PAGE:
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antony

BoB food selection

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What food do you think is the best option for your BoB?

 

To me the obvious answer is calorie dense ration bars like mainstay rations. They are nutritious and very calorie dense and need little to no time to prepare. As weird as this sounds olive oil might also be another good addition to food supplies in your BoB. Just add it to what ever else you are eating and you have some extra fat a good long term fuel for your body and a heap of extra calories.

 

I really don't see the advantages of MRE's or dehydrated hiking food. Both are heavier per calorie and the dehydrated food takes more time to prepare. I guess you have the flavor advantage but that seems silly to take into consideration in a life or death situation. Can any one give me there opinion on why alternatives to my preferred choices are worth considering.

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These are ok IF you can take the SUGAR.

"calorie dense ration bars like mainstay rations'

I contacted mainstay last week to check the sugar content,My wife is a Typ 2 and we watch her surar very close.

Main Stay would only say that they were HIGH consentrate of sugar/Not how much sugar is in it..so If I want Sugar I'll take sugar.

but for normal people a sugar buzz does them good.Im normal and can take it not a problem.

But I will take Dehydrated because of the fiber count and the taste,and some dryed beans..soak them beans in a plastic bag..UMMM good..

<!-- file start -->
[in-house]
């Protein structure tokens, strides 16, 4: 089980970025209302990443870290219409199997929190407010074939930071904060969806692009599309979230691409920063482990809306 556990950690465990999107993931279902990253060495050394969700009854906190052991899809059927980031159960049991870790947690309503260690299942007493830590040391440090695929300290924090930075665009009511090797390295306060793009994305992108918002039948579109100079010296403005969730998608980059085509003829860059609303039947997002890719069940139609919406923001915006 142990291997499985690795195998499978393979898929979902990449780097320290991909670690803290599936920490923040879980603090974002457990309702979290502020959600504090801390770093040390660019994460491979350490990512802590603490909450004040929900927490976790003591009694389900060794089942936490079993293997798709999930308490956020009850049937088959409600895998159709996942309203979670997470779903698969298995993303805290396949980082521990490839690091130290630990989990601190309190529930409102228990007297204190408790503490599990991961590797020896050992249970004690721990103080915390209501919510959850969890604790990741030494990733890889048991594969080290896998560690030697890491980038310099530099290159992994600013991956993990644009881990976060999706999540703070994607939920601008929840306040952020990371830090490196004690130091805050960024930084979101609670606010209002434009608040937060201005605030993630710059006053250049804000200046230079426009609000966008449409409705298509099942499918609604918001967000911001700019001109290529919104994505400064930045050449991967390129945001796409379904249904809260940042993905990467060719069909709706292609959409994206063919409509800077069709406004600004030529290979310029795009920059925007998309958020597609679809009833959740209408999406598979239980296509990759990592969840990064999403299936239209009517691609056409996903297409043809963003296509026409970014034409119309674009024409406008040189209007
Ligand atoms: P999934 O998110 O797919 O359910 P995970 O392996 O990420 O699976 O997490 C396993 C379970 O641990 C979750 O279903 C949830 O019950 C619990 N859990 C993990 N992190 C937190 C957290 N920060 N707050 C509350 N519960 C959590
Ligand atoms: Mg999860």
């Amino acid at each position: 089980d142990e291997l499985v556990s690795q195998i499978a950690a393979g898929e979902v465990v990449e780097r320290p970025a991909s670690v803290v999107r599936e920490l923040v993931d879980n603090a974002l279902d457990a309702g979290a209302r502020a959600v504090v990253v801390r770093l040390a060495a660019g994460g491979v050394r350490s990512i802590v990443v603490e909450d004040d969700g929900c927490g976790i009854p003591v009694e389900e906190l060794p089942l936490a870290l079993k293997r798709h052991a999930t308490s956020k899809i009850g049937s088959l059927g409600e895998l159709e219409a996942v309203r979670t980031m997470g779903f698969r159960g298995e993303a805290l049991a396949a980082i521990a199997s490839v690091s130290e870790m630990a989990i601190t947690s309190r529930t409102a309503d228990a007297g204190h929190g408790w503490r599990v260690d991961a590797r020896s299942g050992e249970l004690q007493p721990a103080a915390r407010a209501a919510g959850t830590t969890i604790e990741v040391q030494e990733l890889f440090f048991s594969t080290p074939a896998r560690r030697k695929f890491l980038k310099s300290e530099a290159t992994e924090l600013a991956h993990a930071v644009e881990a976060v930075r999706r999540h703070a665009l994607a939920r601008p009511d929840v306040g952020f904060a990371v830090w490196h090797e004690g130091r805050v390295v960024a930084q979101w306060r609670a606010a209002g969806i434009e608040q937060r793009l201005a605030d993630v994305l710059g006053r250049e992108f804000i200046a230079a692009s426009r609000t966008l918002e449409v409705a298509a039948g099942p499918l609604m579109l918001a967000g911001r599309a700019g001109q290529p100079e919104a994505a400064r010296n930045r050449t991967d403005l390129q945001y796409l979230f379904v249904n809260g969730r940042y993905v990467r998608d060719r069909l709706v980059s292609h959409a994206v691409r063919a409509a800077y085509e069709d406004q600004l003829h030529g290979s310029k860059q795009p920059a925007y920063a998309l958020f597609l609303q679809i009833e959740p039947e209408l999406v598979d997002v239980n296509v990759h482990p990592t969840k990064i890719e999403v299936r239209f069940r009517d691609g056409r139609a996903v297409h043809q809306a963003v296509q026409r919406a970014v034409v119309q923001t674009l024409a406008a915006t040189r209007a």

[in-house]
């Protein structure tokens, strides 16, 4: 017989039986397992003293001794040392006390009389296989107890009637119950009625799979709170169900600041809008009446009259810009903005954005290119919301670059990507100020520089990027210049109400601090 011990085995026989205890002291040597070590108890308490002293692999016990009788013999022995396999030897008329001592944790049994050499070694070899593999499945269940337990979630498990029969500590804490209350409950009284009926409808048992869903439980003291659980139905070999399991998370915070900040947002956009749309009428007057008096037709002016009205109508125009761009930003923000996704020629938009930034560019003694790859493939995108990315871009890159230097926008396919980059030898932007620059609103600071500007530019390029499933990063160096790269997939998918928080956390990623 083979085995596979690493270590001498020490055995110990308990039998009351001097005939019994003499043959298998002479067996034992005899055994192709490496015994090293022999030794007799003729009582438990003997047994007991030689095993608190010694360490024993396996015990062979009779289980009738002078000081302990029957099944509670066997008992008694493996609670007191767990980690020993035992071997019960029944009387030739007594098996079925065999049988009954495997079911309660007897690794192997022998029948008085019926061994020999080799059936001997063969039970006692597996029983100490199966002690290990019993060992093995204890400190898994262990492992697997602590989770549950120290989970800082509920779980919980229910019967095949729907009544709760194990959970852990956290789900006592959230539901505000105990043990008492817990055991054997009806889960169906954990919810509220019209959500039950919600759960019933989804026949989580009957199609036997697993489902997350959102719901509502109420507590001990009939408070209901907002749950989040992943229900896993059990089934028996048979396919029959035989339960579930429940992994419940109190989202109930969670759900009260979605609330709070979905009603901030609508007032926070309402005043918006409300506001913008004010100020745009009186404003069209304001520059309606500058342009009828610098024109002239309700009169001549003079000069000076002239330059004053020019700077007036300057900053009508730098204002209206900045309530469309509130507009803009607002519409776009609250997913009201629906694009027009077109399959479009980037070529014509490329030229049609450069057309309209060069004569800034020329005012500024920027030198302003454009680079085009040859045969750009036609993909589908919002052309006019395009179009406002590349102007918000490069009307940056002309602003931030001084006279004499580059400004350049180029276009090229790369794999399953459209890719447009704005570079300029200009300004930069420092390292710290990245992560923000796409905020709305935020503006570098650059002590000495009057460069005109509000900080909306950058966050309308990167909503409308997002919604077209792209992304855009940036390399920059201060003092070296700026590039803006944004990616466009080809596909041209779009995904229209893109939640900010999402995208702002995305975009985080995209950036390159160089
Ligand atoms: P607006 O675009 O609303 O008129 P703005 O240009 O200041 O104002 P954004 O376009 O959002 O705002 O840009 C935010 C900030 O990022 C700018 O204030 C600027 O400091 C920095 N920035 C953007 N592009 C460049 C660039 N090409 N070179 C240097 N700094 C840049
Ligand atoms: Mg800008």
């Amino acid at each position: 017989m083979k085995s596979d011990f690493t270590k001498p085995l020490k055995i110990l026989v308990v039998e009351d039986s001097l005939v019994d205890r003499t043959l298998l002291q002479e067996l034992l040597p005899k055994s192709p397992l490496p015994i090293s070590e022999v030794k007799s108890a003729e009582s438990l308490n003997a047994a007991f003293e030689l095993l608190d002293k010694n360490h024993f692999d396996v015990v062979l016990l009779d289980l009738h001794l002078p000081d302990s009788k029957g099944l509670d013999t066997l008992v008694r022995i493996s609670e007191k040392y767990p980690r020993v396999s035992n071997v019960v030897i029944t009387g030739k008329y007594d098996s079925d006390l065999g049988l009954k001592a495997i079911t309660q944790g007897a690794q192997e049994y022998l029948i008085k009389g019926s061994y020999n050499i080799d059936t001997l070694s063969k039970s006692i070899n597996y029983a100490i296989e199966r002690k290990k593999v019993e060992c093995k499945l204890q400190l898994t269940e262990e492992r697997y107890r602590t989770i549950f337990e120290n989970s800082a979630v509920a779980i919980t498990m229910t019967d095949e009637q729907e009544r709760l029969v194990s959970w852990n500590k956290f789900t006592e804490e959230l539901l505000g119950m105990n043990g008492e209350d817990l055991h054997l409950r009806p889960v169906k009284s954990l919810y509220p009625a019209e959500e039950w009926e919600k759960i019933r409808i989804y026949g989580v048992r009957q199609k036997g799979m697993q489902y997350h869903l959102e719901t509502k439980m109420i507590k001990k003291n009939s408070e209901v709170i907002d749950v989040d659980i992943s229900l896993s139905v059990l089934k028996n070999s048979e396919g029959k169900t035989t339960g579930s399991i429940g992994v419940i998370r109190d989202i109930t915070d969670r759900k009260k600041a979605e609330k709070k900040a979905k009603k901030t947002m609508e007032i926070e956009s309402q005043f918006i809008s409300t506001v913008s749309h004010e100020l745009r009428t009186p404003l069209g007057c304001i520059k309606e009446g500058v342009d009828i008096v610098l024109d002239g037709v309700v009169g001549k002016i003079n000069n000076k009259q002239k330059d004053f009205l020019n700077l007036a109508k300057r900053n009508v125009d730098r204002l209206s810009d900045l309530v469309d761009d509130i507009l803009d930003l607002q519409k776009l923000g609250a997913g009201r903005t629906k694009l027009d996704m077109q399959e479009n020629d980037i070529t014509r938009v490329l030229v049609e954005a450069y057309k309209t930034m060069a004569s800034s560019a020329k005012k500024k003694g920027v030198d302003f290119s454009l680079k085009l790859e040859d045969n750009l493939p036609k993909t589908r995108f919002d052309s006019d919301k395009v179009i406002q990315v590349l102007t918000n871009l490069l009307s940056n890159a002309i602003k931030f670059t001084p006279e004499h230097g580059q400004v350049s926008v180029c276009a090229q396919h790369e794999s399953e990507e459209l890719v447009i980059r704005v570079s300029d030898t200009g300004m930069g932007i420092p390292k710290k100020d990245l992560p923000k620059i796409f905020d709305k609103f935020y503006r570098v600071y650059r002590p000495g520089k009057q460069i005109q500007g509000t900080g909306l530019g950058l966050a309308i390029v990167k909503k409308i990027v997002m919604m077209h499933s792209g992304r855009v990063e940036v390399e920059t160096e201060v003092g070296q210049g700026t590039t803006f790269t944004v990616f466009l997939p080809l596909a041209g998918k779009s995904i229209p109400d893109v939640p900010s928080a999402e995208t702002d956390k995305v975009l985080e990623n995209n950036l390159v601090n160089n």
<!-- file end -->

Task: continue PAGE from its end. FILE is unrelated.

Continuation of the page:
JMO..

 

Hay Welcome antony...first post was great..

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Welcome antony. I prefer a fishing kit, my traps and hunting/foraging for my food. I have MREs (what Vet doesn't...lol) and some dehydrated meals as well, but I count on chia seeds, trailmix, pemmican, jerky, parched corn, etc for my emergency rations. Regardless of what food you pack, it will run out if all your food plans are consumables.

Your choices are fine for just calories and I have not studied enough of their nutrition value to say whether they are capable of replacing full meals like the MREs or dehydrated meals. I see having a combination of the 2 types (ration bars and dehydrated meals) as being ideal. When TSHTF, even small mundane tasks such as eating a tasty meal can greatly enhance survival chances by keeping a person's spirits up.

Also, it would depend on how long you would be planning to be living off of your packed foodstuffs, just a day or so to get home or to a BOL, or are you thinking of needing something for longer term?

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What food do you think is the best option for your BoB?